WildLands Citizen Science: Bee Poo Science

Text and Photos by Tom Schroeder

You have got to love Bee Poo Science. I recently had the opportunity to do a Citizen Science project as part of KC WildLands volunteer work. In 2016 and 2017, a Native Bee Survey was done on KC WildLand sites. It uncovered a population of the Snail Nesting Mason Bee at one of the sites. This is a rare specialist bee that is only known to nest in abandoned snail shells. It bites off little bits of leaf material and lines the snail shell to make a cozy nest. Little else is known about it. That makes it difficult for site managers to know how to conserve this amazing bee. That is where Bee Poo Science comes into play. Out in the prairie, snails are hidden by all the vegetation. Even if you know they live there, they are VERY hard to find, but after a section of prairie is burned, snail shells become visible on the bare ground. In December 2019 the area in which this bee was found was burned. I started examining the exposed snail shells for evidence that nestled deep inside there was a bee nest. Pick up a shell, put down the shell, pick up a shell, put down the shell. After more than fifty shells, I was able to identify a few that had potential and mailed them to a bee scientist. I quickly got the exciting confirmation I had found some nests. Now the Bee Poo Science could begin. Mother bees gather pollen from flowers, make a pile of it in the nest and lay one egg on it. The egg hatches into a cute little larva, like a caterpillar, and eats the pollen. When it reaches a certain size, it poops for the first time, and then spins a cocoon. Inside the cocoon, it develops into an adult. In the nests that I found, the scientist found cocoons with the bee larva poo lying outside them. He is going to make a slurry of the poo and examine it under a high definition microscope. Since the larva cannot digest the outer shell of the pollen, he can look at the shapes of the pollen shells and determine the plants the pollen was collected from by the mother bee. He can then let the site managers know what plants are important to conserve to benefit this bee. Bee Poo Science in action!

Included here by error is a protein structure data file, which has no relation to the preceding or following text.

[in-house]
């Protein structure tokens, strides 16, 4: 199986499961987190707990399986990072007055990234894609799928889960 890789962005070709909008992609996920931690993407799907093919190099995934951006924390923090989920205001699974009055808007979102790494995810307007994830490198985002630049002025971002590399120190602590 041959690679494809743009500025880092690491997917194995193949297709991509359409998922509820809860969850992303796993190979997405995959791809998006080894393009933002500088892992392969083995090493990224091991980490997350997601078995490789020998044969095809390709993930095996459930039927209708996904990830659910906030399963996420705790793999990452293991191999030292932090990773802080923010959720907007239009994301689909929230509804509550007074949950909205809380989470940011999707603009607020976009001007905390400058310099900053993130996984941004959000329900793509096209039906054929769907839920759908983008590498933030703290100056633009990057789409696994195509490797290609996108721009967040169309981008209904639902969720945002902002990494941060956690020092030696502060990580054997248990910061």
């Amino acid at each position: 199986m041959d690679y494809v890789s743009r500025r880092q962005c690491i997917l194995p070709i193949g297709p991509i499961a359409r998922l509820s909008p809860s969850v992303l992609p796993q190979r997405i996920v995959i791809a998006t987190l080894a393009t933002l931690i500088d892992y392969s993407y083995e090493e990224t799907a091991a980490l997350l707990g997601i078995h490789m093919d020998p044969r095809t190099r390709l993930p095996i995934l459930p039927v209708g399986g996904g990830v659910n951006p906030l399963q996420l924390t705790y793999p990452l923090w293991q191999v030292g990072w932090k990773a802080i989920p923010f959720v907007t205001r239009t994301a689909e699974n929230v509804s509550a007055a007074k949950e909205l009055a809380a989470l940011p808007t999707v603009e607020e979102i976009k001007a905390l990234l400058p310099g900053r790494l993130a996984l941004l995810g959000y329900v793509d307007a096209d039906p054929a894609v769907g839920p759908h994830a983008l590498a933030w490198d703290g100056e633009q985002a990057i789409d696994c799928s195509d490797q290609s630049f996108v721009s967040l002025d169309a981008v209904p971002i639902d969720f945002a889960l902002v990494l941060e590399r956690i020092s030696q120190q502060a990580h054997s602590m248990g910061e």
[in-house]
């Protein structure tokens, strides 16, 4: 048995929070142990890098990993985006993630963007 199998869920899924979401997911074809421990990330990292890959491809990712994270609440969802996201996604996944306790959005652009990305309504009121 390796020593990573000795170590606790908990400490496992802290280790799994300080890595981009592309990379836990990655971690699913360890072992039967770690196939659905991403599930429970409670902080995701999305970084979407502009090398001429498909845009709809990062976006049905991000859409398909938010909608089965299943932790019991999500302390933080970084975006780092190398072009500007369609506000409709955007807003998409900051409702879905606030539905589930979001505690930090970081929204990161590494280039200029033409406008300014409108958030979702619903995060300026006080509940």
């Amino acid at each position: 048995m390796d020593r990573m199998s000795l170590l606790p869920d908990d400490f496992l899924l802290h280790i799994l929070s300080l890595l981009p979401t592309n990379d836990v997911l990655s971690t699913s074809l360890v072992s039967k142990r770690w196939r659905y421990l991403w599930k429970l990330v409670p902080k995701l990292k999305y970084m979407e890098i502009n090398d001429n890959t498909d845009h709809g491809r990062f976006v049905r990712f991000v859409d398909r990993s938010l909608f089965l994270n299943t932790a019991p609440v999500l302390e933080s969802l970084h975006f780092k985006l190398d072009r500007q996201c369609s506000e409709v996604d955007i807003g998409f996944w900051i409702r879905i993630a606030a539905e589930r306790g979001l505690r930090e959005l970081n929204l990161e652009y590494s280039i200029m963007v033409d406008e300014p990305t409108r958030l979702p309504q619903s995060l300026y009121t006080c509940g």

A lot more scientific examination will be done with these bee nests because this is the first time they have ever been scientifically described. As a volunteer Citizen Scientist, I could use my general knowledge of bees and the WildLand sites to find the nests. Then the professional scientist can bring out the power of Bee Poo Science.